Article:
In Summer 2021, we commissioned Graphic Communication Design student Weronika Szklarek, part of the CSM Associates programme, to work on a wayfinding project for our King's Cross site. Here, Weronika shares her design process and reveals how she ensured the project was as sustainable as possible.
What was the project brief?
The project included two challenges:
- To produce a new map of the CSM King's Cross building to help new and returning students find our shared spaces and workshops.
- To produce signage for display outside these spaces, which would feature QR codes that students could scan to find out more information.
I still remember my first days at CSM and how vast the building seemed. It made me think at the time that I wanted to design a map - which could be useful but also end up as a small souvenir for students. Now I have!
What was your approach to designing the map and the QR code signage?
I wanted to create something user friendly and practical, but at the same time not make it look too official or corporate. The whole project was completed using sustainable materials and solutions which, I believe, is how we will design in the future – both for necessity and aesthetics. We decided to design, print and fold the map in-house at Central Saint Martins, in order to reduce our carbon footprint. The whole process took place in the Publications workshop - we wanted to show the possibilities of that space and of CSM in general. It allowed us to be independent and have full control over each stage of production.
How did you ensure that the project was environmentally conscious?
One of the most important decisions was choosing the right paper and printing technique. The whole team responsible for the map was in agreement that we should use risograph – probably one of the most sustainable ways of mass producing print. The paper we chose was Favini Crush, a unique product made near Venice using electricity from a hydroelectric pump. The whole paper range gets its colours from post-consumer waste, including almonds, oranges, corn, lavender and more. In our case, the paper was created using grape waste. I think details like these really add a new dimension to the project and show how important materials are when creating physical work.
The person who kept an eye on the whole process was Isabel Albiol Estrada, who runs the Publications workshop at CSM. She is well-grounded in sustainable practices and a true printing expert. Together, we made sure to calculate and use certain sizes of paper in order to reduce any waste (which I have happily turned into sketchbooks using my bookbinding training) and use only recyclable materials to create both the maps and signage.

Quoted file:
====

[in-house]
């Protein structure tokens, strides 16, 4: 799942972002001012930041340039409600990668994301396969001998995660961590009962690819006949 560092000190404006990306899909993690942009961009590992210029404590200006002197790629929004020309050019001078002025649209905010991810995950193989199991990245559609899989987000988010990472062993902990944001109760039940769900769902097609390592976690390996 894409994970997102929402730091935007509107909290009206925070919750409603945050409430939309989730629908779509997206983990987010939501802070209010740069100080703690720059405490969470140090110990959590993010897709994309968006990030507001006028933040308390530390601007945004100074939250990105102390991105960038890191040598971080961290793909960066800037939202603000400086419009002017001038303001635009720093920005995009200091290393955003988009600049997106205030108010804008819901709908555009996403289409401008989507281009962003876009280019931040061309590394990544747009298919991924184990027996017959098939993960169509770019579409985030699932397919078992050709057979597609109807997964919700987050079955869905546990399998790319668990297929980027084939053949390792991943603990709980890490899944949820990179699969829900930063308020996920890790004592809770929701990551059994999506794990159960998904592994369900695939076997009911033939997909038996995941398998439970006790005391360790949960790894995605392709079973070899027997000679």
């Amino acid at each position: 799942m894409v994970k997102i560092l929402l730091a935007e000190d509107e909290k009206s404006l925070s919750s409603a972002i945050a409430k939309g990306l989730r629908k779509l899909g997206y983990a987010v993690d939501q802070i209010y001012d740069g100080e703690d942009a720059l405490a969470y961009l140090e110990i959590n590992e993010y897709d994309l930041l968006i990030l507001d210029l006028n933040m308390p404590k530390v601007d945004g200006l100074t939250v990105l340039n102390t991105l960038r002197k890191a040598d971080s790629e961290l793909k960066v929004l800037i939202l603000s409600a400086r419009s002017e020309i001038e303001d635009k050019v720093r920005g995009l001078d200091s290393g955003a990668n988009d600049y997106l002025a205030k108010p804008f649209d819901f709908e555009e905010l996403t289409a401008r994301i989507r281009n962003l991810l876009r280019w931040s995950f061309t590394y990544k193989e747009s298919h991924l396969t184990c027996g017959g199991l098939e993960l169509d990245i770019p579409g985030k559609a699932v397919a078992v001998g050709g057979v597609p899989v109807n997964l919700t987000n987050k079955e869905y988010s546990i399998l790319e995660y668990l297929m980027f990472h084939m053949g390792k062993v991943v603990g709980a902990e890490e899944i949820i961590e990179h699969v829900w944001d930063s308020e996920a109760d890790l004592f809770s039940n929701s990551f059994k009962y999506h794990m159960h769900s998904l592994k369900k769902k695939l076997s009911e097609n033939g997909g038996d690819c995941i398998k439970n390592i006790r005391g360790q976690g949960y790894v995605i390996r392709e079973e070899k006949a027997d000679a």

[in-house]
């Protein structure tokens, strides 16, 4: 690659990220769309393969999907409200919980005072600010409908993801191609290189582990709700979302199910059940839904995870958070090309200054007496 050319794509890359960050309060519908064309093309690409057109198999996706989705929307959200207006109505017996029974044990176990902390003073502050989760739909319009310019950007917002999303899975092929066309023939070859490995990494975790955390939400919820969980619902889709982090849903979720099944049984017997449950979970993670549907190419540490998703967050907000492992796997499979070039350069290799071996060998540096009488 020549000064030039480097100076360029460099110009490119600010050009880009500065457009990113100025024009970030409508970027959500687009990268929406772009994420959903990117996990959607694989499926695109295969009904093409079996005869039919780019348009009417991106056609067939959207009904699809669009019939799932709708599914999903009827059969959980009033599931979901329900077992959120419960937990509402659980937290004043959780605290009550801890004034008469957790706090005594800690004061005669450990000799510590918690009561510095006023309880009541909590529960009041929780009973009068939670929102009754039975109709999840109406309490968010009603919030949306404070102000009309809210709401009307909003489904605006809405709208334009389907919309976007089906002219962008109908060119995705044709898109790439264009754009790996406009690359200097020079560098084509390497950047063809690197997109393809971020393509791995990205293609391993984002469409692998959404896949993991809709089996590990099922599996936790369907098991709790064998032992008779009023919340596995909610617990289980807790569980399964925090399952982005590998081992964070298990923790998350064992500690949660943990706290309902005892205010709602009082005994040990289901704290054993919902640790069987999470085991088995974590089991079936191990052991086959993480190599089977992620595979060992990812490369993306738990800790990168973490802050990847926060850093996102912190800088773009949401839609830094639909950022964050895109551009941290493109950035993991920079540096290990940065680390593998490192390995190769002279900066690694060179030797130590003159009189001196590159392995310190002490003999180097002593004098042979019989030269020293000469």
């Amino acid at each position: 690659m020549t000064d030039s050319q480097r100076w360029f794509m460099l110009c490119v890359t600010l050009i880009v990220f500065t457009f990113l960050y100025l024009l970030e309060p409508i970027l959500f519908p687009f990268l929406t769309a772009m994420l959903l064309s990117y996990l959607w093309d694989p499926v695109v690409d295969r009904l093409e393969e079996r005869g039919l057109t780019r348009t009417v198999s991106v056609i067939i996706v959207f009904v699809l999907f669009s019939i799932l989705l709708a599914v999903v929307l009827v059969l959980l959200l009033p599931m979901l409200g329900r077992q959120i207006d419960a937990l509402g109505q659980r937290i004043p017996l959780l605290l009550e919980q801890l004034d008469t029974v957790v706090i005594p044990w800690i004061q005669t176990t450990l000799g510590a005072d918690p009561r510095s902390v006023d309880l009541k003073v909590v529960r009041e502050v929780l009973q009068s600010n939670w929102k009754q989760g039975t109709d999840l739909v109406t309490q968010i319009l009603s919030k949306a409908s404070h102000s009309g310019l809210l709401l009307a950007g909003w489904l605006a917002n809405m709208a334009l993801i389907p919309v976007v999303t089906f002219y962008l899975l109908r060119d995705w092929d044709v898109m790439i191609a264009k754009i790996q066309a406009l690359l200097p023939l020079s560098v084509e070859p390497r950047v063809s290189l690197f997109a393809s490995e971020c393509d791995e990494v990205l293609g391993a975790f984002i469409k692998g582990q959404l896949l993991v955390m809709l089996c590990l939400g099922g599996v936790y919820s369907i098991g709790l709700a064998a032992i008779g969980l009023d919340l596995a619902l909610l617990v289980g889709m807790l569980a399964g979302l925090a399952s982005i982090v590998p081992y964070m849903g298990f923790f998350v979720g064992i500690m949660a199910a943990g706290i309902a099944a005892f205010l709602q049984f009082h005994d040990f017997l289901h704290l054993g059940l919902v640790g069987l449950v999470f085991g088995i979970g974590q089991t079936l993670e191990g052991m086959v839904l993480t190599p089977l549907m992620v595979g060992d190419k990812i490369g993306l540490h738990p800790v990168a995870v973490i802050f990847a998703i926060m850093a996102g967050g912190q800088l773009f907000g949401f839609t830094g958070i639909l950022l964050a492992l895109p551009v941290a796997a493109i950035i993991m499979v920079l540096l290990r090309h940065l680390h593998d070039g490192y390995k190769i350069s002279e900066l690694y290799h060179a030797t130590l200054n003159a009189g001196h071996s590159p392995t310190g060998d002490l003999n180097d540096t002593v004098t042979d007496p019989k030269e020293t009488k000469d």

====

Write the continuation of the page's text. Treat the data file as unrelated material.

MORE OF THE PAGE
How was the process of using risograph printing?
Risograph printing is very special; it was developed in Japan in the 1980s and has been used by political parties, communities and subcultures for campaigns (it still is now!). What I love about risograph is that it gives beautiful, vivid colours (impossible to mimic via digital print) using soy-based inks, making it a sustainable practice. Riso is imperfect; it leaves trace marks, and the ink never fully dries so it smudges with the touch of a finger. I like to think this way the artwork carries the experience of its users.
Riso can be an amazing tool to produce a large volume of prints, if one knows how to use it! Together with Isabel and Vitoria Bastos, Riso Technician at CSM, we did a lot of tests to make sure the ink intensity was spot-on, and all layers were aligned perfectly.
What tips would you give to other designers looking to make their practice more sustainable?
To all designers wanting to explore the world of sustainable printing, I highly recommend ‘The Green Design and Print Production Handbook’ by Adrian Bullock and Meredith Walsh, which you can loan from the CSM library!
Behind the scenes
Did you make any surprising decisions during the project?
One of the major decisions, made in the process of printing, was to remove the colour black from the map design completely – text in colour has a special quality, not often seen in official and everyday design solutions.
What was the most challenging aspect of the whole process?
I would say quantity, quality and producing everything in-house at CSM. Of course, making 2000 double-sided maps with two sets of hands was challenging, but it also pushed us towards more efficient solutions.
Are you pleased with the final outcome?
Making the campus map was an amazing learning experience. Apart from the joy it brought me, the trust and freedom CSM staff have provided me with was truly remarkable. I adore the fact that this project has been realised for and by students, it highlights the community at CSM. I love the final outcome and am truly proud of it.
Where can we see more examples of your work?
Come and visit me at @weronika_designs and @weronika_does_life on Instagram!
Download the map
Want to check out the map? Download a digital copy here!
Using a mobile? Download our mobile friendly map (PDF 3.8MB)
Using a desktop? Download our desktop friendly map (PDF 202KB)
Don't forget to look out for our QR code signs around the building - you can scan them using your phone camera to find out more about our spaces and workshops - including what they're used for, opening hours, how to contact our technicians and more.
Join The Associates
Are you a Central Saint Martins student interested in working on projects like this one? Apply to join The Associates, a funded opportunity to share sights, sounds and stories from inside the College.